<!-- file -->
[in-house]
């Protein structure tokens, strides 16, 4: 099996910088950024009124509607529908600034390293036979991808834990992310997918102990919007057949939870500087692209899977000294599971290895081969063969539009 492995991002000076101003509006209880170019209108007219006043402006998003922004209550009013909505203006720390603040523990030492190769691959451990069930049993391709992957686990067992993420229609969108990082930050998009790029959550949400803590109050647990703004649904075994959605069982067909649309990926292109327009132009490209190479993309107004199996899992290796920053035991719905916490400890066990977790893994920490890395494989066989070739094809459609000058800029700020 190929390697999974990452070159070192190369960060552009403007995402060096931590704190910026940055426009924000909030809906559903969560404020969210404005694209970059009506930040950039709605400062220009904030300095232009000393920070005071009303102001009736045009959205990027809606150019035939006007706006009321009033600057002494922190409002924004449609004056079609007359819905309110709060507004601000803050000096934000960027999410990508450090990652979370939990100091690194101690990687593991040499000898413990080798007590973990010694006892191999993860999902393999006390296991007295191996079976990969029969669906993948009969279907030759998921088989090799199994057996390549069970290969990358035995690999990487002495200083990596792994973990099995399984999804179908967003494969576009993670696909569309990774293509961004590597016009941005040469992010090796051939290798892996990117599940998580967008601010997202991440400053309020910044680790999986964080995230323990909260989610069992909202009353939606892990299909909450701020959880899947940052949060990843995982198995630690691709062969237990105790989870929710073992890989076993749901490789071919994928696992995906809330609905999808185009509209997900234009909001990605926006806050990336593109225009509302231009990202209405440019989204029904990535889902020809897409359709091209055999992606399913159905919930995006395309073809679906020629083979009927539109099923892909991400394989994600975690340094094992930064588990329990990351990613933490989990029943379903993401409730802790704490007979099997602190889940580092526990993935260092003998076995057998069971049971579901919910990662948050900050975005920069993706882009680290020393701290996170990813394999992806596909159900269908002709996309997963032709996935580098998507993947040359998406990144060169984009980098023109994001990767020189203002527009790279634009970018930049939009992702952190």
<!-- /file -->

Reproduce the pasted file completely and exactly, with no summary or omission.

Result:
[in-house]
């Protein structure tokens, strides 16, 4: 099996910088950024009124509607529908600034390293036979991808834990992310997918102990919007057949939870500087692209899977000294599971290895081969063969539009 492995991002000076101003509006209880170019209108007219006043402006998003922004209550009013909505203006720390603040523990030492190769691959451990069930049993391709992957686990067992993420229609969108990082930050998009790029959550949400803590109050647990703004649904075994959605069982067909649309990926292109327009132009490209190479993309107004199996899992290796920053035991719905916490400890066990977790893994920490890395494989066989070739094809459609000058800029700020 190929390697999974990452070159070192190369960060552009403007995402060096931590704190910026940055426009924000909030809906559903969560404020969210404005694209970059009506930040950039709605400062220009904030300095232009000393920070005071009303102001009736045009959205990027809606150019035939006007706006009321009033600057002494922190409002924004449609004056079609007359819905309110709060507004601000803050000096934000960027999410990508450090990652979370939990100091690194101690990687593991040499000898413990080798007590973990010694006892191999993860999902393999006390296991007295191996079976990969029969669906993948009969279907030759998921088989090799199994057996390549069970290969990358035995690999990487002495200083990596792994973990099995399984999804179908967003494969576009993670696909569309990774293509961004590597016009941005040469992010090796051939290798892996990117599940998580967008601010997202991440400053309020910044680790999986964080995230323990909260989610069992909202009353939606892990299909909450701020959880899947940052949060990843995982198995630690691709062969237990105790989870929710073992890989076993749901490789071919994928696992995906809330609905999808185009509209997900234009909001990605926006806050990336593109225009509302231009990202209405440019989204029904990535889902020809897409359709091209055999992606399913159905919930995006395309073809679906020629083979009927539109099923892909991400394989994600975690340094094992930064588990329990990351990613933490989990029943379903993401409730802790704490007979099997602190889940580092526990993935260092003998076995057998069971049971579901919910990662948050900050975005920069993706882009680290020393701290996170990813394999992806596909159900269908002709996309997963032709996935580098998507993947040359998406990144060169984009980098023109994001990767020189203002527009790279634009970018930049939009992702952190």